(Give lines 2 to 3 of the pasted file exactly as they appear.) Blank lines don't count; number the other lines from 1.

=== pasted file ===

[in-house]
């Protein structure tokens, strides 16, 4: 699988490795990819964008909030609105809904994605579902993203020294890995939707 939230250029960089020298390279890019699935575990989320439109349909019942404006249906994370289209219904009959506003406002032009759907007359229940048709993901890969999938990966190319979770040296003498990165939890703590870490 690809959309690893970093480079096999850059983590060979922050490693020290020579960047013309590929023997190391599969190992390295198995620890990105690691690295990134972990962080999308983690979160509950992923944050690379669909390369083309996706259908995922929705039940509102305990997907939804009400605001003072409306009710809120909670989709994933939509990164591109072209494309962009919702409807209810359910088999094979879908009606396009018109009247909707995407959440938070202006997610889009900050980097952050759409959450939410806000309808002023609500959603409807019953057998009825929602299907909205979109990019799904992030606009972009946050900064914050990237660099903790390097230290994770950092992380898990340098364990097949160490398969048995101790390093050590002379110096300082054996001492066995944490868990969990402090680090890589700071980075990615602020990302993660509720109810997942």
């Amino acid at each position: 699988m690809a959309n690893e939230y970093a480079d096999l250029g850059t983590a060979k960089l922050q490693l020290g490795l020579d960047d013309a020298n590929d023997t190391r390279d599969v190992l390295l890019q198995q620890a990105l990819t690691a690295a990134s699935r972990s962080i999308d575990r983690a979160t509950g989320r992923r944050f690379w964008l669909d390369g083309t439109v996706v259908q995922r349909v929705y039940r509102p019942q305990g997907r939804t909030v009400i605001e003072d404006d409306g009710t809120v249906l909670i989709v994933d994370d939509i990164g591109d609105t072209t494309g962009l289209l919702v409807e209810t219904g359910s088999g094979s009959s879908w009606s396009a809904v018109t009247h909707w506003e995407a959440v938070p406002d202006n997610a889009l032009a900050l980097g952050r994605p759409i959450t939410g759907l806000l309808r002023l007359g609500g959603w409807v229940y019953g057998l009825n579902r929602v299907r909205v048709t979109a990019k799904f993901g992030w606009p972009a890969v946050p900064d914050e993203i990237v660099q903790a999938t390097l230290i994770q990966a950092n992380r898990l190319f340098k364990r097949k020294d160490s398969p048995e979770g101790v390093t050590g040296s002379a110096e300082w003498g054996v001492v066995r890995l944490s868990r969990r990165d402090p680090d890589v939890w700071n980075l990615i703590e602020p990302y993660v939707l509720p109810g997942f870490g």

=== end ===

């Protein structure tokens, strides 16, 4: 699988490795990819964008909030609105809904994605579902993203020294890995939707 939230250029960089020298390279890019699935575990989320439109349909019942404006249906994370289209219904009959506003406002032009759907007359229940048709993901890969999938990966190319979770040296003498990165939890703590870490 690809959309690893970093480079096999850059983590060979922050490693020290020579960047013309590929023997190391599969190992390295198995620890990105690691690295990134972990962080999308983690979160509950992923944050690379669909390369083309996706259908995922929705039940509102305990997907939804009400605001003072409306009710809120909670989709994933939509990164591109072209494309962009919702409807209810359910088999094979879908009606396009018109009247909707995407959440938070202006997610889009900050980097952050759409959450939410806000309808002023609500959603409807019953057998009825929602299907909205979109990019799904992030606009972009946050900064914050990237660099903790390097230290994770950092992380898990340098364990097949160490398969048995101790390093050590002379110096300082054996001492066995944490868990969990402090680090890589700071980075990615602020990302993660509720109810997942």
């Amino acid at each position: 699988m690809a959309n690893e939230y970093a480079d096999l250029g850059t983590a060979k960089l922050q490693l020290g490795l020579d960047d013309a020298n590929d023997t190391r390279d599969v190992l390295l890019q198995q620890a990105l990819t690691a690295a990134s699935r972990s962080i999308d575990r983690a979160t509950g989320r992923r944050f690379w964008l669909d390369g083309t439109v996706v259908q995922r349909v929705y039940r509102p019942q305990g997907r939804t909030v009400i605001e003072d404006d409306g009710t809120v249906l909670i989709v994933d994370d939509i990164g591109d609105t072209t494309g962009l289209l919702v409807e209810t219904g359910s088999g094979s009959s879908w009606s396009a809904v018109t009247h909707w506003e995407a959440v938070p406002d202006n997610a889009l032009a900050l980097g952050r994605p759409i959450t939410g759907l806000l309808r002023l007359g609500g959603w409807v229940y019953g057998l009825n579902r929602v299907r909205v048709t979109a990019k799904f993901g992030w606009p972009a890969v946050p900064d914050e993203i990237v660099q903790a999938t390097l230290i994770q990966a950092n992380r898990l190319f340098k364990r097949k020294d160490s398969p048995e979770g101790v390093t050590g040296s002379a110096e300082w003498g054996v001492v066995r890995l944490s868990r969990r990165d402090p680090d890589v939890w700071n980075l990615i703590e602020p990302y993660v939707l509720p109810g997942f870490g």